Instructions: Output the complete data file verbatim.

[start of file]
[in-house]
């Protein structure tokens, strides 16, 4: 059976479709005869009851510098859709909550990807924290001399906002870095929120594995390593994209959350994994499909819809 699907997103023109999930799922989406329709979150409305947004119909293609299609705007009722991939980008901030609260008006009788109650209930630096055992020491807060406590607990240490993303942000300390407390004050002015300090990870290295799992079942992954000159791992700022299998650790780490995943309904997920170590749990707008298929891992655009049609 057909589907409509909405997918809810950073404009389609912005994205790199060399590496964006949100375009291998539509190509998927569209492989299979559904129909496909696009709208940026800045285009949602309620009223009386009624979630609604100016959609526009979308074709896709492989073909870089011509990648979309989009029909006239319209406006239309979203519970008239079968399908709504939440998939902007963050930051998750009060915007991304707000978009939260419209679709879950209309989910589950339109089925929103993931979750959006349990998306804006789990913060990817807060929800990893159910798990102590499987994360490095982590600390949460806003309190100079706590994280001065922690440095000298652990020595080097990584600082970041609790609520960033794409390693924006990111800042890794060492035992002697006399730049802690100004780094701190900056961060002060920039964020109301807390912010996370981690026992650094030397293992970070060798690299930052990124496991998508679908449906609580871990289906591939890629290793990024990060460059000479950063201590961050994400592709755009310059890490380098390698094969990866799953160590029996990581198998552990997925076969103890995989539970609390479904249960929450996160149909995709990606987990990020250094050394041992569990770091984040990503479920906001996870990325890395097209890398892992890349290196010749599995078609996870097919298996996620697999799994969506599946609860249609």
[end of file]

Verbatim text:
[in-house]
């Protein structure tokens, strides 16, 4: 059976479709005869009851510098859709909550990807924290001399906002870095929120594995390593994209959350994994499909819809 699907997103023109999930799922989406329709979150409305947004119909293609299609705007009722991939980008901030609260008006009788109650209930630096055992020491807060406590607990240490993303942000300390407390004050002015300090990870290295799992079942992954000159791992700022299998650790780490995943309904997920170590749990707008298929891992655009049609 057909589907409509909405997918809810950073404009389609912005994205790199060399590496964006949100375009291998539509190509998927569209492989299979559904129909496909696009709208940026800045285009949602309620009223009386009624979630609604100016959609526009979308074709896709492989073909870089011509990648979309989009029909006239319209406006239309979203519970008239079968399908709504939440998939902007963050930051998750009060915007991304707000978009939260419209679709879950209309989910589950339109089925929103993931979750959006349990998306804006789990913060990817807060929800990893159910798990102590499987994360490095982590600390949460806003309190100079706590994280001065922690440095000298652990020595080097990584600082970041609790609520960033794409390693924006990111800042890794060492035992002697006399730049802690100004780094701190900056961060002060920039964020109301807390912010996370981690026992650094030397293992970070060798690299930052990124496991998508679908449906609580871990289906591939890629290793990024990060460059000479950063201590961050994400592709755009310059890490380098390698094969990866799953160590029996990581198998552990997925076969103890995989539970609390479904249960929450996160149909995709990606987990990020250094050394041992569990770091984040990503479920906001996870990325890395097209890398892992890349290196010749599995078609996870097919298996996620697999799994969506599946609860249609």